Airwave can’t do any of these things. It does carry data but at so slow a speed as to make a dial-up modem embarrassed on its behalf. It is primarily a walkie-talkie service, albeit a very good one. There are upgrades that could have boosted Airwave’s data capabilities, but they were never implemented.
In the meantime, mobile operators have moved from 2G, to 3G to 4G and networks capable of streaming high-definition video.
The second and probably more important reason that the Government wants out of Airwave is that it is very expensive. According to the most recently published accounts, annual revenues, almost all from UK taxpayers, are £414m. Earnings before interest, taxes, depreciation and amortisation were £243m. That’s a margin of 59pc, compared with typical mobile operator margins around 25pc.
It is little wonder then that officials turned to the mobile industry to replace Airwave. They have superior data-carrying capabilities and at a fraction of the price. George Osborne, the Chancellor, reckons that as well as offering a host of new services, the £1.2bn replacement for Airwave will save taxpayers £1m per day. The contract for supplying the connectivity, one of three that make up the new system as a whole, has gone to EE.
Airwave and Macquarie have unsurprisingly reacted badly to the news they are soon to have no business. The day after the deal was confirmed as part of the Autumn Statement, they lodged a legal challenge at the High Court that has been months in the planning, ever since Airwave was booted out of the bidding process early on.
Airwave has claimed the bidding process was unfair, which without seeing the detail of its case seems speculative at best and cynical at worst. Unless the company was suddenly able to slash its prices and radically overhaul its technology it is hard to imagine how it could have mounted a competitive bid given what the Government was seeking to achieve under the new contracts.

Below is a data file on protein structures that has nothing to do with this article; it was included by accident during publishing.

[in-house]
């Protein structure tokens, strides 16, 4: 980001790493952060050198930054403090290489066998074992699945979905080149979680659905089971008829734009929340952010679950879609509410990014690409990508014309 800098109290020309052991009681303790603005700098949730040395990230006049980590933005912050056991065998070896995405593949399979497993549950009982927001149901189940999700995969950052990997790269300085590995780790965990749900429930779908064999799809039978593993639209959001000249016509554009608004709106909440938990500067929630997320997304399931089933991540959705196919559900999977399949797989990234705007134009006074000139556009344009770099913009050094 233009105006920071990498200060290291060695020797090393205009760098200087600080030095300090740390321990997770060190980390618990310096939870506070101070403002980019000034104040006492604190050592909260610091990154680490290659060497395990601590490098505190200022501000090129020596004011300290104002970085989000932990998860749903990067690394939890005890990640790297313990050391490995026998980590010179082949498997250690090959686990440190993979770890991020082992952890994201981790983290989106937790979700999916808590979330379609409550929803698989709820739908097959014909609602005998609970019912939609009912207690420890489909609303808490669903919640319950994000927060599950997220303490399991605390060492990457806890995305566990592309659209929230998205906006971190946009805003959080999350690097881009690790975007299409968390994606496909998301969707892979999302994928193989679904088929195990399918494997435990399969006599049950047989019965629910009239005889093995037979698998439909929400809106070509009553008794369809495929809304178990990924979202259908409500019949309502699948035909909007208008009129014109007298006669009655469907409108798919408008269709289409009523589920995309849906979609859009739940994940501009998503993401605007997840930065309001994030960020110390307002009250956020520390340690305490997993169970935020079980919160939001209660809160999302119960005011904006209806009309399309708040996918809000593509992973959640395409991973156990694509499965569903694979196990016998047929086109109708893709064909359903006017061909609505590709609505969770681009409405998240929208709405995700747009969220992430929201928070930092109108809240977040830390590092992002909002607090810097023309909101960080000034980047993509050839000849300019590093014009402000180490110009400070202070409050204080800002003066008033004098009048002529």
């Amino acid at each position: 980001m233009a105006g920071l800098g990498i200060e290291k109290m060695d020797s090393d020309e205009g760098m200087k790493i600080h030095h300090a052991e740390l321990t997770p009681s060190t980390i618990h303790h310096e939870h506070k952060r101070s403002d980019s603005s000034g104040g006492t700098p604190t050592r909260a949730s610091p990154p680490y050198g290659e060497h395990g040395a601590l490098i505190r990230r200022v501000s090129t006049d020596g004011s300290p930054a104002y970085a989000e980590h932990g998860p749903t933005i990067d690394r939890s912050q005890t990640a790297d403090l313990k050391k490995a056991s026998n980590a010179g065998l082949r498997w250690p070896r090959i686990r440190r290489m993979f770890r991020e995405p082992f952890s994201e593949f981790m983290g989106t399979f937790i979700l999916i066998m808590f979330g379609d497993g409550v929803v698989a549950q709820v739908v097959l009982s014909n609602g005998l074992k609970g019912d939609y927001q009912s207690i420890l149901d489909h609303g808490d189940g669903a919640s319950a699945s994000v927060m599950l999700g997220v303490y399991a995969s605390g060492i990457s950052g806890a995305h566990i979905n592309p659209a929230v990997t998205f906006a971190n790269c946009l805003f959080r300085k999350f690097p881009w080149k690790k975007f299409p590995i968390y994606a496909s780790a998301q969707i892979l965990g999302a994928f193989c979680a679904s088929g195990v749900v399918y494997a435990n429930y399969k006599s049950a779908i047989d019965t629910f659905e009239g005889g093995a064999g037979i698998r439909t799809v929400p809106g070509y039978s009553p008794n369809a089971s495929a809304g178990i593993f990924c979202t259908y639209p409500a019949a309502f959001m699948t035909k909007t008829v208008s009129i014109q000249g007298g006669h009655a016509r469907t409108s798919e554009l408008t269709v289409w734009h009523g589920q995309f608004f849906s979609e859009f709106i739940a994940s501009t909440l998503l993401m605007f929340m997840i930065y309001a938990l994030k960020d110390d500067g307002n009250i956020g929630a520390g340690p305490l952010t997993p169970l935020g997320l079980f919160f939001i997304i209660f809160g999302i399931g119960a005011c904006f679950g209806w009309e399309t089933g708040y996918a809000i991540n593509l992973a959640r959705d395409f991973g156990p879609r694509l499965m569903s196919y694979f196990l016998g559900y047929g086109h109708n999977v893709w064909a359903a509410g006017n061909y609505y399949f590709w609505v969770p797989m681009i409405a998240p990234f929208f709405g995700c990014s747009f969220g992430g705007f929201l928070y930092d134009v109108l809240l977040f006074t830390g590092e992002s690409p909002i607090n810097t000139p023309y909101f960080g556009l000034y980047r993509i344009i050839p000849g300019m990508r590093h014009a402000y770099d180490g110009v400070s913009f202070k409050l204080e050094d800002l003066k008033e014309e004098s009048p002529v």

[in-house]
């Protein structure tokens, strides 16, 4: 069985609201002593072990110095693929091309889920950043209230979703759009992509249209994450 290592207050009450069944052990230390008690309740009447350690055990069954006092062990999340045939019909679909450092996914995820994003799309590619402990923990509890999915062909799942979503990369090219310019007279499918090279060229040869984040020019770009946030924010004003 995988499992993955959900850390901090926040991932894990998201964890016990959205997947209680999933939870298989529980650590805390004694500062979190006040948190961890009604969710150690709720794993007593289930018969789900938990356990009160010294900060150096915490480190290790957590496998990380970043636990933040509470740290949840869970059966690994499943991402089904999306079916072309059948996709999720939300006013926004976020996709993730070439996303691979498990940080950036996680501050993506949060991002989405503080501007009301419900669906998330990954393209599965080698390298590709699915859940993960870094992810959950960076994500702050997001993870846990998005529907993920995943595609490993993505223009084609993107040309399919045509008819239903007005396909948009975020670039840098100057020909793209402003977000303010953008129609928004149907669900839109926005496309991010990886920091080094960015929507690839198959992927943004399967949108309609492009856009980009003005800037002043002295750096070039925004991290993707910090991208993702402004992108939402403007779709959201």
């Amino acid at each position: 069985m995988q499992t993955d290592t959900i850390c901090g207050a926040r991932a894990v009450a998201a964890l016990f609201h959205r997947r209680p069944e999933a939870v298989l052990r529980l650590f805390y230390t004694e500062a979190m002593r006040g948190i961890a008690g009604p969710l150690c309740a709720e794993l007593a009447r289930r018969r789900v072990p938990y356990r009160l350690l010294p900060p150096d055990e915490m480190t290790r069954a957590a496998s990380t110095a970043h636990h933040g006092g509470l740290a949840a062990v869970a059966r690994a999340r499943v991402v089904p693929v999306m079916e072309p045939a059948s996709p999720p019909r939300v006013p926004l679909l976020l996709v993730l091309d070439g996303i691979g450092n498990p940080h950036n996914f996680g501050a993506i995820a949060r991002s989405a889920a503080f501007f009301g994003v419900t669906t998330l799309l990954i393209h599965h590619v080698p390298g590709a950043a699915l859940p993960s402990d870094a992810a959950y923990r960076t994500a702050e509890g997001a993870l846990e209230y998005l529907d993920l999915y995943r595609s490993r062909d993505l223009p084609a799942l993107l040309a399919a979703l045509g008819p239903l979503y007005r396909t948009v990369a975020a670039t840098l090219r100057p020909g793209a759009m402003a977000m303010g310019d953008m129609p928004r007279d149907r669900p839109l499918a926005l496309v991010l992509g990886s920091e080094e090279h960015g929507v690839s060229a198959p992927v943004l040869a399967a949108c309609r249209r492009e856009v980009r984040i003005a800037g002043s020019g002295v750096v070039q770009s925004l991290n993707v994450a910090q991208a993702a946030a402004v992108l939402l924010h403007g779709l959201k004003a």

The cynically minded might wonder whether Airwave is in fact merely hoping to delay the inevitable. Tying plans to replace it up in the courts for even six months could easily be worth £100m to Macquarie. Even the City’s most reassuringly expensive lawyers would struggle to match that in fees.
Either way, Airwave’s action is unwelcome and unhelpful for a project that is too important and has too many potential pitfalls for time and energy to be wasted. There are some major challenges for EE and the other companies to overcome before Airwave can be switched off, and more official focus on that would be better all round.
Not least, 4G mobile networks do not yet offer some of the most vital functions required by the emergency services. Somewhere near the top of the shopping list is a so-called “push to talk” function, allowing a device on the network to act like a walkie-talkie rather than a mobile phone. It is coming, but the timetable is shifting, meaning Airwave or something like it will be needed for a few years yet.
There are more basic problems with mobile networks that also need to be solved. Coverage does not yet match Airwave, particularly in some of the most important environments for the emergency services.
For instance, it took the London bombings of 2005 to convince the Government that the lack of emergency radio coverage on the Tube was a serious safety problem. Airwave was subsequently extended underground but there is still no mobile coverage. The lack of cooperation between operators and TfL’s desire to make money from them is largely to blame, and this will need to be resolved.
Understandably, the plans to replace Airwave with something newer and cheaper have stirred up serious worries among the emergency services, whose focus is rightly the safety of the public and themselves. Many are not optimistic on the basis of the Government’s appalling record on technology projects and fear outages of capacity problems.
The timetable for Airwave’s replacement certainly already looks difficult to meet. Regardless, technology does not stand still and the sooner Airwave is defeated in court the better.